Herman pays a price beyond that of Holly and Belle. The Dutch government has decreed he must be neutered, this to insure he will never sire another calf. But at his age, even this fate shouldn’t impact his life style too much.

It will probably soothe his temperament, which is more fitting for a bull on exhibit, though his current keeper says he already is pretty docile. He won the hearts of the Dutch citizenry when on television he was seen licking a kitten.

The Invisible Farm
In my way of thinking, in retirement, Herman, Belle and Holly will probably earn their keep just by being around where they can be seen. In these days, farm animals are far removed from the general public, a distance that no doubt is appropriate for the business philosophy of MacDonalds, Burger King, Wendy’s, KFC and other fast food chains.

As farms get bigger and bigger while also fewer in number, livestock — whether cows and bulls or chickens and ducks — become less visible. The big farms are often far enough from the beaten path that kids no longer get to see a cow up close. Or a pig. And when was the last time you saw a chicken that wasn’t encased in hot, golden-brown, crisp coating or wrapped in clear plastic with a heat indicator embedded in its breast to let the cook know when it was done? No longer can a family take a ride in the country and see real chickens in farmyards. I’ll wager half or more of American kids have never seen a real live — and feathered — chicken.

Now I see by the daily press, they’re experimenting with featherless chickens, a crass move to save bucks on plucking. The perpetrators appear not too concerned about visible repercussions because you and I won’t see ’em.

Poultry operations for years have been hidden behind the walls of immense coops in which chickens are cramped inside, never to see real daylight until it’s time to head for the packing plant.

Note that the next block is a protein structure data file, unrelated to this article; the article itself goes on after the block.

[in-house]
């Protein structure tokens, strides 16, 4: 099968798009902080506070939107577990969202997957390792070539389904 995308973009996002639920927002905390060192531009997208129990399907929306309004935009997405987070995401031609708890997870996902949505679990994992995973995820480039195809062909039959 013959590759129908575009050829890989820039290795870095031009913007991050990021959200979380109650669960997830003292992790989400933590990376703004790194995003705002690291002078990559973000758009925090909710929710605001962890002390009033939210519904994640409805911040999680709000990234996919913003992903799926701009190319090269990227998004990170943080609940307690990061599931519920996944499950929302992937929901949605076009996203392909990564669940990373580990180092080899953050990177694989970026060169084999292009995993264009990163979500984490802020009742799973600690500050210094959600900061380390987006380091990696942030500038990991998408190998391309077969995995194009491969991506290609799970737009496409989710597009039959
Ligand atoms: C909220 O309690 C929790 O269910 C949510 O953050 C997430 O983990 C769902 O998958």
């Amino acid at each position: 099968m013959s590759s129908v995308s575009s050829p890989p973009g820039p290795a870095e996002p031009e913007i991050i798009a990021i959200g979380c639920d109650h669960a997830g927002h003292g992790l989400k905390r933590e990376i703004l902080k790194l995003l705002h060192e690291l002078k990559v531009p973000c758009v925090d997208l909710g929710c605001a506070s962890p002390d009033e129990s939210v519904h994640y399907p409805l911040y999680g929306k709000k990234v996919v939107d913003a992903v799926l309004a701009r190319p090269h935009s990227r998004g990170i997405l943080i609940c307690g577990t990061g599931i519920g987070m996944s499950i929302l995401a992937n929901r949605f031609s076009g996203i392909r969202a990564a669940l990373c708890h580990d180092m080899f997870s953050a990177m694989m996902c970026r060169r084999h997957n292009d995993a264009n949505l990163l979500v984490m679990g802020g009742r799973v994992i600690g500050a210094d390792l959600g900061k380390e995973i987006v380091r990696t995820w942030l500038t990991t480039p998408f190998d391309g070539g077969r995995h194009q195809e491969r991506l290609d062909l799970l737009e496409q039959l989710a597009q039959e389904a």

As for developing chickens without feathers, I suggest that if this is done, there be a law dictating that in every fast-food joint there must be a large poster featuring a naked hen to let patrons know what they’re about to eat. That should nip this inhumane research in the bud.

As for bulls, especially working bulls, other than in ranch country of the West, they’re more scarce than live chickens. Artificial insemination has made most Hermans obsolete. For the most part, they’re carted off to a slaughterhouse before they get even an inkling of their traditional role on a farm.

While on cattle, I wonder how many citizens have ever seen a yoke of oxen, a yoke meaning two because they worked in pairs. They were slow, but strong as an elephant, pulling plows to break rough new land or rocks on sledges, or logs. They were common in Depression days before farmers could afford tractors. Now they’re as rare as a bull with a human gene.

As for Herman, I can’t help but think of what Mark Twain’s comments would be if he were still around. Wasn’t it he who suggested that if a cat were mixed with man, the cat would be the worse for it? Poor Herman.

Enough said …

Copyright 2002
Bay Weekly